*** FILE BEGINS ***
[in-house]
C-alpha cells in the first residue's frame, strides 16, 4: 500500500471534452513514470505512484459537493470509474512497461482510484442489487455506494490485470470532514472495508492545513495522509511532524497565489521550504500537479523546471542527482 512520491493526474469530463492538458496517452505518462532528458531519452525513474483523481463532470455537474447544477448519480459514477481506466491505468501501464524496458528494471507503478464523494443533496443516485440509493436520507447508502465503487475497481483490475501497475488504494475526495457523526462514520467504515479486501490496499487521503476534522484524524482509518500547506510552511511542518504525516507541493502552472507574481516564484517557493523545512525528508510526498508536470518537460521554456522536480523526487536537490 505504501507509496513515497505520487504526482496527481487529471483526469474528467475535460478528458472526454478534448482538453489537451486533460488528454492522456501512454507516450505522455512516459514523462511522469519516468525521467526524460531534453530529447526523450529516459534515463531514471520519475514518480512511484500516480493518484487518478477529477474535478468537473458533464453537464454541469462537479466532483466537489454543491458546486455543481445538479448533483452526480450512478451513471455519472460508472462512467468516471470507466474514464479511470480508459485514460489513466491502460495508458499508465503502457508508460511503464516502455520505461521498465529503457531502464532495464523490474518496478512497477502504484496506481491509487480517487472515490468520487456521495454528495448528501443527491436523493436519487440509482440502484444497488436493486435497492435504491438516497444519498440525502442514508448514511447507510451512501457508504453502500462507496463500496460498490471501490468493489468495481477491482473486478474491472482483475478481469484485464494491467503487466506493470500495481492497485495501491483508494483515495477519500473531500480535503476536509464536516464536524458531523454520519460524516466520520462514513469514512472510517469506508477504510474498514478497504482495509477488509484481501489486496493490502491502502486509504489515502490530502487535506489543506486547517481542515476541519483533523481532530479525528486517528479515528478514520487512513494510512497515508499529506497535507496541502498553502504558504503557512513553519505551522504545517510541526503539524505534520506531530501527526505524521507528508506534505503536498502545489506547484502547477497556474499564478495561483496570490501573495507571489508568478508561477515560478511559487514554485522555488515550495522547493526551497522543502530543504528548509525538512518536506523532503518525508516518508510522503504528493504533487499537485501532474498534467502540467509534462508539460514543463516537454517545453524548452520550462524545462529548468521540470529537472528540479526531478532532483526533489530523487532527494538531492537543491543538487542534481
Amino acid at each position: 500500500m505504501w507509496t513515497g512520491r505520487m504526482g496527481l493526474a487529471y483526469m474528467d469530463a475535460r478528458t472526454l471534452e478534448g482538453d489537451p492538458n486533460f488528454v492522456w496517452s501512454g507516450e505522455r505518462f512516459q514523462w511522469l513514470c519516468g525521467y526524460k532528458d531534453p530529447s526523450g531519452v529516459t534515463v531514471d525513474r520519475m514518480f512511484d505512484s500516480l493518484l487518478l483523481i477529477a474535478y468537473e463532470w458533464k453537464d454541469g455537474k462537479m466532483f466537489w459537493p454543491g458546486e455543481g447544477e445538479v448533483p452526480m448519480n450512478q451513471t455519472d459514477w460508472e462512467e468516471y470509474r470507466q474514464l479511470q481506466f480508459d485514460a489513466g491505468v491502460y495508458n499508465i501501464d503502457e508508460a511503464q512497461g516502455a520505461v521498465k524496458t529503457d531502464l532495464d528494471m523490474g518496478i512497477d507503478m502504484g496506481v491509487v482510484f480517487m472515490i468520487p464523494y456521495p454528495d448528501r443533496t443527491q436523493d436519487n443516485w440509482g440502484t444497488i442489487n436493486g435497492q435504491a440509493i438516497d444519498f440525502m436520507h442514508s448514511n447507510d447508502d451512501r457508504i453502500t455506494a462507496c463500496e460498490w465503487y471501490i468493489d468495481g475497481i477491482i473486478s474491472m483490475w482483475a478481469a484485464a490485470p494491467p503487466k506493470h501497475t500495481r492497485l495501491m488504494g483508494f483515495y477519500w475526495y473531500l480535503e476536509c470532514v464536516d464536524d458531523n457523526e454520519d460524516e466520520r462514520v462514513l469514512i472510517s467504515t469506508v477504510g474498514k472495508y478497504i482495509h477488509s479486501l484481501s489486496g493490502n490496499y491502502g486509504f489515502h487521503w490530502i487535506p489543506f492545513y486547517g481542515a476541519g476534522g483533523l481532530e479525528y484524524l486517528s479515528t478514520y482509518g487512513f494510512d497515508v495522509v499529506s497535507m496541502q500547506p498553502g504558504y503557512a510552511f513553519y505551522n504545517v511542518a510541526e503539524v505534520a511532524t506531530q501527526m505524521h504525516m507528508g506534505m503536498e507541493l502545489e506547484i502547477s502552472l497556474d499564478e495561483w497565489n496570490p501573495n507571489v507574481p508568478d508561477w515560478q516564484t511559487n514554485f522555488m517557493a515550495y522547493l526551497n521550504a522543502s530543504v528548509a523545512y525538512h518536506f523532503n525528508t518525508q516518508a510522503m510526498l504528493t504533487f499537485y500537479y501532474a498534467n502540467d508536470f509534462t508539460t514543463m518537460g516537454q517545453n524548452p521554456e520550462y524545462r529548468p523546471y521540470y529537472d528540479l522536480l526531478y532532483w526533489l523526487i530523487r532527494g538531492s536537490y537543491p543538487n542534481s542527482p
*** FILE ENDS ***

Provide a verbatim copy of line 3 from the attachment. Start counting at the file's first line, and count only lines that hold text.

Amino acid at each position: 500500500m505504501w507509496t513515497g512520491r505520487m504526482g496527481l493526474a487529471y483526469m474528467d469530463a475535460r478528458t472526454l471534452e478534448g482538453d489537451p492538458n486533460f488528454v492522456w496517452s501512454g507516450e505522455r505518462f512516459q514523462w511522469l513514470c519516468g525521467y526524460k532528458d531534453p530529447s526523450g531519452v529516459t534515463v531514471d525513474r520519475m514518480f512511484d505512484s500516480l493518484l487518478l483523481i477529477a474535478y468537473e463532470w458533464k453537464d454541469g455537474k462537479m466532483f466537489w459537493p454543491g458546486e455543481g447544477e445538479v448533483p452526480m448519480n450512478q451513471t455519472d459514477w460508472e462512467e468516471y470509474r470507466q474514464l479511470q481506466f480508459d485514460a489513466g491505468v491502460y495508458n499508465i501501464d503502457e508508460a511503464q512497461g516502455a520505461v521498465k524496458t529503457d531502464l532495464d528494471m523490474g518496478i512497477d507503478m502504484g496506481v491509487v482510484f480517487m472515490i468520487p464523494y456521495p454528495d448528501r443533496t443527491q436523493d436519487n443516485w440509482g440502484t444497488i442489487n436493486g435497492q435504491a440509493i438516497d444519498f440525502m436520507h442514508s448514511n447507510d447508502d451512501r457508504i453502500t455506494a462507496c463500496e460498490w465503487y471501490i468493489d468495481g475497481i477491482i473486478s474491472m483490475w482483475a478481469a484485464a490485470p494491467p503487466k506493470h501497475t500495481r492497485l495501491m488504494g483508494f483515495y477519500w475526495y473531500l480535503e476536509c470532514v464536516d464536524d458531523n457523526e454520519d460524516e466520520r462514520v462514513l469514512i472510517s467504515t469506508v477504510g474498514k472495508y478497504i482495509h477488509s479486501l484481501s489486496g493490502n490496499y491502502g486509504f489515502h487521503w490530502i487535506p489543506f492545513y486547517g481542515a476541519g476534522g483533523l481532530e479525528y484524524l486517528s479515528t478514520y482509518g487512513f494510512d497515508v495522509v499529506s497535507m496541502q500547506p498553502g504558504y503557512a510552511f513553519y505551522n504545517v511542518a510541526e503539524v505534520a511532524t506531530q501527526m505524521h504525516m507528508g506534505m503536498e507541493l502545489e506547484i502547477s502552472l497556474d499564478e495561483w497565489n496570490p501573495n507571489v507574481p508568478d508561477w515560478q516564484t511559487n514554485f522555488m517557493a515550495y522547493l526551497n521550504a522543502s530543504v528548509a523545512y525538512h518536506f523532503n525528508t518525508q516518508a510522503m510526498l504528493t504533487f499537485y500537479y501532474a498534467n502540467d508536470f509534462t508539460t514543463m518537460g516537454q517545453n524548452p521554456e520550462y524545462r529548468p523546471y521540470y529537472d528540479l522536480l526531478y532532483w526533489l523526487i530523487r532527494g538531492s536537490y537543491p543538487n542534481s542527482p